Friday, September 21, 2012

A new friend

Zippy had to accompany me to my eye exam today. Which made me quite nervous. He's not great at entertaining himself, unless it's by doing something mischievous or dangerous. He's not a bad kid, but he's curious and adventurous -- not often content to sit and play or color alone, preferring instead to climb a bookshelf or jump off beds or plan in the sink. Imagine all the implements and solutions and expensive equipment he could destroy here at the eye doctor!

But today at Dr. Steinbach's office, I was reminded of two things that I've learned with Kid Two that I didn't fully grasp with Kid One: First, it's okay to accept help when it's offered. And second, it's okay if my 2-year-old acts like a 2-year-old in public.

The half-hour we spent there went down like this:

The receptionist and assistant persuade me to leave Zippy with them in the waiting area, convincing me that they "do this all the time." It's a hard sell, because in my head I'm thinking, but you've never met my kid. But I realize that my exam will not go well if I am constantly chasing the kid, and my tenseness and anxiety and frustration when Zippy doesn't listen to me will only make everyone else tense, anxious, and frustrated. So I should just accept their help.

I walk back with her into the first room and lean into the first thingamajiggy eye-measurer device. My eyesight stinks, but my ears have perked up like a mama wolf, listening to any sign of mischief...but nothing. I  sneak a peek before walking  into the second room with the second thingamajiggy eye-camera device, and Zippy's just sitting there staring at "Jake and the Neverland Pirates" like he's never seen that magical light-and-talk box before.

"You don't let him watch much TV, huh? I can tell," says the doc's assistant as she leads me away from my babe. "Mm-hmm," I nod, thinking if she only knew how much TV he watches, she'd gasp in horror and slap me.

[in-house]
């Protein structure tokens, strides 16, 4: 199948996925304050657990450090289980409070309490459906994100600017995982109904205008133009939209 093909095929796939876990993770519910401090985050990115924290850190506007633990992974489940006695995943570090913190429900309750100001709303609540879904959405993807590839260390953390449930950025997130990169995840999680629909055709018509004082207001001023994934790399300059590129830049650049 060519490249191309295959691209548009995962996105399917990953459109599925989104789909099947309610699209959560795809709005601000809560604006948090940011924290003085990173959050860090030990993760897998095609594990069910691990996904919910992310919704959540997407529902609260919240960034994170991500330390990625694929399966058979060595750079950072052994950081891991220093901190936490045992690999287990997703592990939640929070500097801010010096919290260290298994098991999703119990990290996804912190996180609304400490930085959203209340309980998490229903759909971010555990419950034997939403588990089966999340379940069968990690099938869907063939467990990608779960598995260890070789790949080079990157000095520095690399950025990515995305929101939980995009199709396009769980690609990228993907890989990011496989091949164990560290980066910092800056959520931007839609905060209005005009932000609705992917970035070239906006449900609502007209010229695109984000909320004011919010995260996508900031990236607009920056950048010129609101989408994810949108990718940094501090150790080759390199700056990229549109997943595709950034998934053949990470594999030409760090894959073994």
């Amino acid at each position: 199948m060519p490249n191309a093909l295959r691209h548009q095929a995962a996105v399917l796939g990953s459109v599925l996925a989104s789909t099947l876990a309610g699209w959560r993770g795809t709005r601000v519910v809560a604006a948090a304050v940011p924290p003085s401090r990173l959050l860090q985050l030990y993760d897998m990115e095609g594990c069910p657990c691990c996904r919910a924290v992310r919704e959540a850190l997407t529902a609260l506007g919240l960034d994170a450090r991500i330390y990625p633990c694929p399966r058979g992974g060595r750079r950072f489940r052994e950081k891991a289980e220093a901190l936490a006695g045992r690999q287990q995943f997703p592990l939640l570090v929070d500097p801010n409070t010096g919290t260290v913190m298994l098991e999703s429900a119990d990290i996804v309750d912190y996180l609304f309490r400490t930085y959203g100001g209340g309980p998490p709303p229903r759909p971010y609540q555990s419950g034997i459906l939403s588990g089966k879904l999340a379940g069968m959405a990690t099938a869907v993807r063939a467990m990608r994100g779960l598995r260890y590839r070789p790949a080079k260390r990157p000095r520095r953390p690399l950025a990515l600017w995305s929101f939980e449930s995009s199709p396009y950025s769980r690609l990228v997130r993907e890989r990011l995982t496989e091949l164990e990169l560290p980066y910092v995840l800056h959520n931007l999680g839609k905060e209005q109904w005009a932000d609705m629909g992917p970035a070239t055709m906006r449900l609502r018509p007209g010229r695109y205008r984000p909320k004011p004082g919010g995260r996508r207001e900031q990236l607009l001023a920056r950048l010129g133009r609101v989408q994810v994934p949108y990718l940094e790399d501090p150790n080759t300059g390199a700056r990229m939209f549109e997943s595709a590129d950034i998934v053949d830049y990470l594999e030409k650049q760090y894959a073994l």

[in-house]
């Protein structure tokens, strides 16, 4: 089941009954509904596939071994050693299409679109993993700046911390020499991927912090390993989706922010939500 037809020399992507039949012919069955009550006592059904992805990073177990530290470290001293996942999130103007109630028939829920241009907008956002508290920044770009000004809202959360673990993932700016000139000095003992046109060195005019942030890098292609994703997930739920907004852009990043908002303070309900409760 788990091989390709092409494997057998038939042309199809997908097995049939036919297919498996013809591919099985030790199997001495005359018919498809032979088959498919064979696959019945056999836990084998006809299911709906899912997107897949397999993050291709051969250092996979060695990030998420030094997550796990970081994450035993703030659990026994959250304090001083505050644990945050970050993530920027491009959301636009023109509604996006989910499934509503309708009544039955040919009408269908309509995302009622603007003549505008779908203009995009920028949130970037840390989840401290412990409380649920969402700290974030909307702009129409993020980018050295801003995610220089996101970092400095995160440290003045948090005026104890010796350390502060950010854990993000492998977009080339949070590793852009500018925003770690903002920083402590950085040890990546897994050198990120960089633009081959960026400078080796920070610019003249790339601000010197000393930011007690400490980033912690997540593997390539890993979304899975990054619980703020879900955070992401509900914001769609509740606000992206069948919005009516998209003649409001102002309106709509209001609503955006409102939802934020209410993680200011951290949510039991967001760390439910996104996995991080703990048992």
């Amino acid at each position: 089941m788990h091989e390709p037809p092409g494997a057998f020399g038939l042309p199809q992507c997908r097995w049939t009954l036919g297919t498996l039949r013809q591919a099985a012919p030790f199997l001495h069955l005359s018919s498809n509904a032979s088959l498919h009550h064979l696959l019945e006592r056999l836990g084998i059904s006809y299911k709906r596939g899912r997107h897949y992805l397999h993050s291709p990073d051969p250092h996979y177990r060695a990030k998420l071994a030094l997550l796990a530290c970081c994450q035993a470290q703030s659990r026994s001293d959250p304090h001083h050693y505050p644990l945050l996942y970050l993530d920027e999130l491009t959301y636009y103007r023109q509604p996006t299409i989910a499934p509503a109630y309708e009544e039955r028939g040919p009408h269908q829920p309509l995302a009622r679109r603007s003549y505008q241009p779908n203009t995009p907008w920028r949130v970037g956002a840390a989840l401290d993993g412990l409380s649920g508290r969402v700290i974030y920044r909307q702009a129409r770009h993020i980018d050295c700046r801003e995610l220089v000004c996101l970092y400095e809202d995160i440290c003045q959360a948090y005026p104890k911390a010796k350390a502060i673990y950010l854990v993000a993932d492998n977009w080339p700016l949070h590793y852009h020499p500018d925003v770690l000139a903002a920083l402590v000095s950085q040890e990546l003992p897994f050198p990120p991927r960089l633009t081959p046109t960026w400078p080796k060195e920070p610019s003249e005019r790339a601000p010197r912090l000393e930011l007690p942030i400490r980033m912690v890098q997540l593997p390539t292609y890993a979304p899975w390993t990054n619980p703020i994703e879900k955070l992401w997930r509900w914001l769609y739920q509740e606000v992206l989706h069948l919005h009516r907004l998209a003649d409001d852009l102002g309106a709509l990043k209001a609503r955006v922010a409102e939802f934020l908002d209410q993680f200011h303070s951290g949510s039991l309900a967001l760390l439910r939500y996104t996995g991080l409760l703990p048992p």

Within 2 seconds of settling into the real exam room, waiting for the annual personal failure that is my eye test, I hear Zippy's little feet padding down the hallway:

Zip: Mooommmeee? I right here, Mommy! Where you go?
Me: I'm here, buddy, come on in and sit down next to me. Watch the letters on the wall.
Zip: No, mommy, I make friend.
Me: Oh, yeah? A new friend? Ellen is a nice lady.
Zip: Not lay-deeee. Friend! Read a book! See? Hi-ee, my friend!

I look up, and there's a tall gray-haired man in the exam room door. He smiles sheepishly and says, "Hi, I'm James. Your little guy just climbed up on my lap and handed me a book. So we've been reading together. I hope that's okay with you."

Squinting through my eye-droppy, over-dilated eyes, I watch speechlessly as Zippy calmly walk over and puts his hand in this stranger's hand. I see a certain sadness in James's eyes, but a warmth and delight in being chosen by my son. "Bye, mommy. We readin' books." And he leads James away, but not before James turns to me and says, "Your little boy is a delight, and you should be proud. You're blessed."

Yes, James, I am. And evidently, so are you. "Thank you, James," I smile. "Thanks so very much."

I lean back and the doctor comes in. "See?" she says. "He's a beautiful kid. You're a good mommy. And you're both making James so happy."

Okie dokie, then. Zippy picked a friend, the friend likes Zippy. Now relax, accept and soak in this moment of grace, and read the tiny letters on the wall.

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